However, in the IT industry, there are more doubts about the ability of women as, “engineering and the physical sciences are still strongly sex-typed in favor of men.” As such, “…the background gender frame is more powerfully present and relevant which creates stronger implicit biases against women's competence.” For this reason, the flexibility and informal-ness does not provide the same benefit to women in IT start-ups as it does to the women in biotech. Indeed, it may even prove to be a disadvantage. Thus, the gender frame predicts that women will fare poorer in these IT start-ups than in traditional firms. And indeed, women in these firms do the same or worse than women in traditional firms (again, as measured by their number of patents).
This provides strong evidence for the claim that despite innovation in organizational forms, our use of the gender frame is a source of persistence of inequality in the workspace. Moreover, “gender effects in start-ups work with the organizational logic of the firms to shape the workplace practices, the daily routines, and the procedures that come to define work in that firm.” These practices become part of the organizational culture. These effects can spread to other firms too, as employees who leave to join other firms implicitly transfer the gendered practices and routines.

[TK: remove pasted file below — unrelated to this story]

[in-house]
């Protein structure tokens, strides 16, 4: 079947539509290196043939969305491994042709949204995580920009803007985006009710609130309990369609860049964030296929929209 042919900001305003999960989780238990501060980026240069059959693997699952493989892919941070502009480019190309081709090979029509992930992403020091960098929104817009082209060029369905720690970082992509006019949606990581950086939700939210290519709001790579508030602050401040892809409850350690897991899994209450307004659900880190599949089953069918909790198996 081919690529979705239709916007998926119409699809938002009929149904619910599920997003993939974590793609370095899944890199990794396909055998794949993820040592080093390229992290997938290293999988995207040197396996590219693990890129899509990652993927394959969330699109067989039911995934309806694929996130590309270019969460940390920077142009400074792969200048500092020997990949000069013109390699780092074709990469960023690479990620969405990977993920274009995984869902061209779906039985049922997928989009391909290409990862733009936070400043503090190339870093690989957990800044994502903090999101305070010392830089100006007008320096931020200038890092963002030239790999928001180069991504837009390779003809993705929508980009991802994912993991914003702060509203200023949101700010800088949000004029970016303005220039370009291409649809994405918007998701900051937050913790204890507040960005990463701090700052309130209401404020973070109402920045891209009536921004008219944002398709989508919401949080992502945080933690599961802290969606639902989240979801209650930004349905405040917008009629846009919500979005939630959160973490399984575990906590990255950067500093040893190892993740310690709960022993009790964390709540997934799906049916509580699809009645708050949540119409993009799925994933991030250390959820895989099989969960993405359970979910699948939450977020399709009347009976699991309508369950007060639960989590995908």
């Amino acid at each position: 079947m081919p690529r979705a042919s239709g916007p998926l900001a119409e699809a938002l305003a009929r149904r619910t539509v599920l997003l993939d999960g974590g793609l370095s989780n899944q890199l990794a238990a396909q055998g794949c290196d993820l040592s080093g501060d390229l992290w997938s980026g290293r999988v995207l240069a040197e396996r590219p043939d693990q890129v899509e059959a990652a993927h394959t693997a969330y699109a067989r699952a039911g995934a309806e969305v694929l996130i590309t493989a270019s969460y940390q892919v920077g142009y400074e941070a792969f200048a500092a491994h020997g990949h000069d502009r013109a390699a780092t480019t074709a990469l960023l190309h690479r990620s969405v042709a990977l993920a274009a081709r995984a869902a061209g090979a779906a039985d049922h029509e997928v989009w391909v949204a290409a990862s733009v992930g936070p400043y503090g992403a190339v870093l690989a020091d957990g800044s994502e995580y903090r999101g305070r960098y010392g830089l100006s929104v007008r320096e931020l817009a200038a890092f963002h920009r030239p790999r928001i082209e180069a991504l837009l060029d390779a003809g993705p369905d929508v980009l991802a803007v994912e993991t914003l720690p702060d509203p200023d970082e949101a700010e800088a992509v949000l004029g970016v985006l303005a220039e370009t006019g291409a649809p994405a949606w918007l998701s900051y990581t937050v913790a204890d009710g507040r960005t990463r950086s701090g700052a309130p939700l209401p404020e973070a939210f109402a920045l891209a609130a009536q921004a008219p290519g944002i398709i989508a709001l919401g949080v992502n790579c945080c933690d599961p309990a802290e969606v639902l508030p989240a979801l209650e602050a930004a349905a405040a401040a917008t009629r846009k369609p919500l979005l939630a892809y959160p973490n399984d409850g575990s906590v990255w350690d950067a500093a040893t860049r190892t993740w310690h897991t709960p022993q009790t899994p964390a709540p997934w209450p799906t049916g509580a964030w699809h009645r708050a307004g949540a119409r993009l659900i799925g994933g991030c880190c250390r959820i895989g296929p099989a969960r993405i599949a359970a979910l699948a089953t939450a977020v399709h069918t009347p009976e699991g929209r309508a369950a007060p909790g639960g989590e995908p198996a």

For these reasons, Ridgeway thinks that achieving gender equality is likely to be a bumpy and uncertain ride. However, she believes that, “This persistence dynamic does not mean that inequality cannot be overcome, but it does mean that it will not automatically be overcome.”
Susan Fisk is a graduate student in the Sociology Department at Stanford. She is part of the Clayman Institute student writing team, reporting on gender topics at Stanford.